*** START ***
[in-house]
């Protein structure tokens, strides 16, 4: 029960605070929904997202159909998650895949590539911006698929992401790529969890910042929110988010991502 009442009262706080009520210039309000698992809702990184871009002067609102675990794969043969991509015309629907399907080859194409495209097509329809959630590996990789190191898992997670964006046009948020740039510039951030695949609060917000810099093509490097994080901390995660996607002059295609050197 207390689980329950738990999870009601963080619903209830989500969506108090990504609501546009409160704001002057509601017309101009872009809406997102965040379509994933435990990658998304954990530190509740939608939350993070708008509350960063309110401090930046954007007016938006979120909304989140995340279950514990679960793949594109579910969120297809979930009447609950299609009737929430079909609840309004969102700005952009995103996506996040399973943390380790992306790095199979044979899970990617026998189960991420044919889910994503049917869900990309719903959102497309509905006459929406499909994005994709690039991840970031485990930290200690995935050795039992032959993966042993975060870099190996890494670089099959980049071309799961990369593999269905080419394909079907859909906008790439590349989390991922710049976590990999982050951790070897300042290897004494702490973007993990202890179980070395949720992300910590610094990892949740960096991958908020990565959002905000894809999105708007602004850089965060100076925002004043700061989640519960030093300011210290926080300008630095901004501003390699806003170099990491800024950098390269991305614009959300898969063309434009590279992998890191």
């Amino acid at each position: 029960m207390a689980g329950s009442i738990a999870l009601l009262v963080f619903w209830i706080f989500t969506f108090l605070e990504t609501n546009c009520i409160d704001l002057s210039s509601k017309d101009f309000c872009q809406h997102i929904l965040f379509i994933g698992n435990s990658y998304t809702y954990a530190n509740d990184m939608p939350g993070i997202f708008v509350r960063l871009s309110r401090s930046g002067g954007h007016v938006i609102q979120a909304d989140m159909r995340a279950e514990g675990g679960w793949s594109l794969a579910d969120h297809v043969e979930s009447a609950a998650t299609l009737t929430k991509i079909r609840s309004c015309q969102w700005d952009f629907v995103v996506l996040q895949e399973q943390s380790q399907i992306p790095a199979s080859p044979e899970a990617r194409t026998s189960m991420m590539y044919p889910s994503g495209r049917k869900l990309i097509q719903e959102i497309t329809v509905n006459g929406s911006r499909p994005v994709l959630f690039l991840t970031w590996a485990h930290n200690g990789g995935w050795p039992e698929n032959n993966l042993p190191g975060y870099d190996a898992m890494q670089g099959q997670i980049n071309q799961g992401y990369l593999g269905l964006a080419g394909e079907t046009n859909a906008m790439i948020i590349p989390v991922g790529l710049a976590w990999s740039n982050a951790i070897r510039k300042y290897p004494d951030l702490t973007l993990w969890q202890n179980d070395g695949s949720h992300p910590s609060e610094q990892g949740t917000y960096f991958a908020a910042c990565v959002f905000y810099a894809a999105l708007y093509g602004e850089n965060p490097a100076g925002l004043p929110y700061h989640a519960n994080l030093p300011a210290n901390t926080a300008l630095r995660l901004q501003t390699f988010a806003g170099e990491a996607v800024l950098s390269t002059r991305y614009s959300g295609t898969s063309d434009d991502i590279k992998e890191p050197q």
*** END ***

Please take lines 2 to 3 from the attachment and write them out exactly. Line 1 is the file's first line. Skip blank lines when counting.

């Protein structure tokens, strides 16, 4: 029960605070929904997202159909998650895949590539911006698929992401790529969890910042929110988010991502 009442009262706080009520210039309000698992809702990184871009002067609102675990794969043969991509015309629907399907080859194409495209097509329809959630590996990789190191898992997670964006046009948020740039510039951030695949609060917000810099093509490097994080901390995660996607002059295609050197 207390689980329950738990999870009601963080619903209830989500969506108090990504609501546009409160704001002057509601017309101009872009809406997102965040379509994933435990990658998304954990530190509740939608939350993070708008509350960063309110401090930046954007007016938006979120909304989140995340279950514990679960793949594109579910969120297809979930009447609950299609009737929430079909609840309004969102700005952009995103996506996040399973943390380790992306790095199979044979899970990617026998189960991420044919889910994503049917869900990309719903959102497309509905006459929406499909994005994709690039991840970031485990930290200690995935050795039992032959993966042993975060870099190996890494670089099959980049071309799961990369593999269905080419394909079907859909906008790439590349989390991922710049976590990999982050951790070897300042290897004494702490973007993990202890179980070395949720992300910590610094990892949740960096991958908020990565959002905000894809999105708007602004850089965060100076925002004043700061989640519960030093300011210290926080300008630095901004501003390699806003170099990491800024950098390269991305614009959300898969063309434009590279992998890191």
């Amino acid at each position: 029960m207390a689980g329950s009442i738990a999870l009601l009262v963080f619903w209830i706080f989500t969506f108090l605070e990504t609501n546009c009520i409160d704001l002057s210039s509601k017309d101009f309000c872009q809406h997102i929904l965040f379509i994933g698992n435990s990658y998304t809702y954990a530190n509740d990184m939608p939350g993070i997202f708008v509350r960063l871009s309110r401090s930046g002067g954007h007016v938006i609102q979120a909304d989140m159909r995340a279950e514990g675990g679960w793949s594109l794969a579910d969120h297809v043969e979930s009447a609950a998650t299609l009737t929430k991509i079909r609840s309004c015309q969102w700005d952009f629907v995103v996506l996040q895949e399973q943390s380790q399907i992306p790095a199979s080859p044979e899970a990617r194409t026998s189960m991420m590539y044919p889910s994503g495209r049917k869900l990309i097509q719903e959102i497309t329809v509905n006459g929406s911006r499909p994005v994709l959630f690039l991840t970031w590996a485990h930290n200690g990789g995935w050795p039992e698929n032959n993966l042993p190191g975060y870099d190996a898992m890494q670089g099959q997670i980049n071309q799961g992401y990369l593999g269905l964006a080419g394909e079907t046009n859909a906008m790439i948020i590349p989390v991922g790529l710049a976590w990999s740039n982050a951790i070897r510039k300042y290897p004494d951030l702490t973007l993990w969890q202890n179980d070395g695949s949720h992300p910590s609060e610094q990892g949740t917000y960096f991958a908020a910042c990565v959002f905000y810099a894809a999105l708007y093509g602004e850089n965060p490097a100076g925002l004043p929110y700061h989640a519960n994080l030093p300011a210290n901390t926080a300008l630095r995660l901004q501003t390699f988010a806003g170099e990491a996607v800024l950098s390269t002059r991305y614009s959300g295609t898969s063309d434009d991502i590279k992998e890191p050197q």